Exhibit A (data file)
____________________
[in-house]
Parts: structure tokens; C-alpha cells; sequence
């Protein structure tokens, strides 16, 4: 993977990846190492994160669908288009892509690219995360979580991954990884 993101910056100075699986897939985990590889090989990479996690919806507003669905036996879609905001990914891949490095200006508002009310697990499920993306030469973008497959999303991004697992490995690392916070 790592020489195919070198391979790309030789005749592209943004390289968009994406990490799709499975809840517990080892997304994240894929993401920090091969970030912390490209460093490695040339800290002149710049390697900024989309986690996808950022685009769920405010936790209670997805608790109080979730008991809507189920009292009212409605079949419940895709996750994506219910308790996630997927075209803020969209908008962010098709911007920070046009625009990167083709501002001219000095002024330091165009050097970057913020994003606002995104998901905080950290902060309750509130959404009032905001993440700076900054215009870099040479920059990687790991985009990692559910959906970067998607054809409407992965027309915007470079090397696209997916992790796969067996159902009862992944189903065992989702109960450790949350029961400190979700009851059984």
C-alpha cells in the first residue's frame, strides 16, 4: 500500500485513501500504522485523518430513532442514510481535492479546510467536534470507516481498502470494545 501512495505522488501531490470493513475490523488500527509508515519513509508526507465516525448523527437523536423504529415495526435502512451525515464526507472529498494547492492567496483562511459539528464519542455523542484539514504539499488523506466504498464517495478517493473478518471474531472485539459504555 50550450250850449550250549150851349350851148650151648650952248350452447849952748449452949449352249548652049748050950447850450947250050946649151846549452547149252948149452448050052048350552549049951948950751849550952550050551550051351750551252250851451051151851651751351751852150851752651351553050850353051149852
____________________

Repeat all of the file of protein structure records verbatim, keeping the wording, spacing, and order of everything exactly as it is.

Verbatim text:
[in-house]
Parts: structure tokens; C-alpha cells; sequence
């Protein structure tokens, strides 16, 4: 993977990846190492994160669908288009892509690219995360979580991954990884 993101910056100075699986897939985990590889090989990479996690919806507003669905036996879609905001990914891949490095200006508002009310697990499920993306030469973008497959999303991004697992490995690392916070 790592020489195919070198391979790309030789005749592209943004390289968009994406990490799709499975809840517990080892997304994240894929993401920090091969970030912390490209460093490695040339800290002149710049390697900024989309986690996808950022685009769920405010936790209670997805608790109080979730008991809507189920009292009212409605079949419940895709996750994506219910308790996630997927075209803020969209908008962010098709911007920070046009625009990167083709501002001219000095002024330091165009050097970057913020994003606002995104998901905080950290902060309750509130959404009032905001993440700076900054215009870099040479920059990687790991985009990692559910959906970067998607054809409407992965027309915007470079090397696209997916992790796969067996159902009862992944189903065992989702109960450790949350029961400190979700009851059984």
C-alpha cells in the first residue's frame, strides 16, 4: 500500500485513501500504522485523518430513532442514510481535492479546510467536534470507516481498502470494545 501512495505522488501531490470493513475490523488500527509508515519513509508526507465516525448523527437523536423504529415495526435502512451525515464526507472529498494547492492567496483562511459539528464519542455523542484539514504539499488523506466504498464517495478517493473478518471474531472485539459504555 50550450250850449550250549150851349350851148650151648650952248350452447849952748449452949449352249548652049748050950447850450947250050946649151846549452547149252948149452448050052048350552549049951948950751849550952550050551550051351750551252250851451051151851651751351751852150851752651351553050850353051149852